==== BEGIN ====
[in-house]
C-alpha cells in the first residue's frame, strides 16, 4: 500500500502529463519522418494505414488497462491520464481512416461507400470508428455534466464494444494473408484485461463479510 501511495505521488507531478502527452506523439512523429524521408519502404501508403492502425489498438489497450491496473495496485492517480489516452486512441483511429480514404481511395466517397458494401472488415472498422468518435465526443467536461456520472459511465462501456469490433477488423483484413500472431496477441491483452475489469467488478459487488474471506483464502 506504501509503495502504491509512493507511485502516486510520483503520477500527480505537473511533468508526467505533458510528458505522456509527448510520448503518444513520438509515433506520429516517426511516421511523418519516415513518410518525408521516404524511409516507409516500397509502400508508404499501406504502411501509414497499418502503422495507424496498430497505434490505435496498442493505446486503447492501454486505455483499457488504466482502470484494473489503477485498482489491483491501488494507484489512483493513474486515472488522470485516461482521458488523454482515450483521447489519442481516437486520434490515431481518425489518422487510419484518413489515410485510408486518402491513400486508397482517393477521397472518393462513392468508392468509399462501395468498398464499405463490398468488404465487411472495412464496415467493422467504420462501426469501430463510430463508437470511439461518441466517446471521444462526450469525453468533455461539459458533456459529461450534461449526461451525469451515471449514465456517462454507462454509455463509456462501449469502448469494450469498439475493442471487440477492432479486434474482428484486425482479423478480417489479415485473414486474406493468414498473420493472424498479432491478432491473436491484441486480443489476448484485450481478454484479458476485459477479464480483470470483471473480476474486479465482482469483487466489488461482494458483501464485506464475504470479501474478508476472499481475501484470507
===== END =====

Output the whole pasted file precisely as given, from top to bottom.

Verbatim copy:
[in-house]
C-alpha cells in the first residue's frame, strides 16, 4: 500500500502529463519522418494505414488497462491520464481512416461507400470508428455534466464494444494473408484485461463479510 501511495505521488507531478502527452506523439512523429524521408519502404501508403492502425489498438489497450491496473495496485492517480489516452486512441483511429480514404481511395466517397458494401472488415472498422468518435465526443467536461456520472459511465462501456469490433477488423483484413500472431496477441491483452475489469467488478459487488474471506483464502 506504501509503495502504491509512493507511485502516486510520483503520477500527480505537473511533468508526467505533458510528458505522456509527448510520448503518444513520438509515433506520429516517426511516421511523418519516415513518410518525408521516404524511409516507409516500397509502400508508404499501406504502411501509414497499418502503422495507424496498430497505434490505435496498442493505446486503447492501454486505455483499457488504466482502470484494473489503477485498482489491483491501488494507484489512483493513474486515472488522470485516461482521458488523454482515450483521447489519442481516437486520434490515431481518425489518422487510419484518413489515410485510408486518402491513400486508397482517393477521397472518393462513392468508392468509399462501395468498398464499405463490398468488404465487411472495412464496415467493422467504420462501426469501430463510430463508437470511439461518441466517446471521444462526450469525453468533455461539459458533456459529461450534461449526461451525469451515471449514465456517462454507462454509455463509456462501449469502448469494450469498439475493442471487440477492432479486434474482428484486425482479423478480417489479415485473414486474406493468414498473420493472424498479432491478432491473436491484441486480443489476448484485450481478454484479458476485459477479464480483470470483471473480476474486479465482482469483487466489488461482494458483501464485506464475504470479501474478508476472499481475501484470507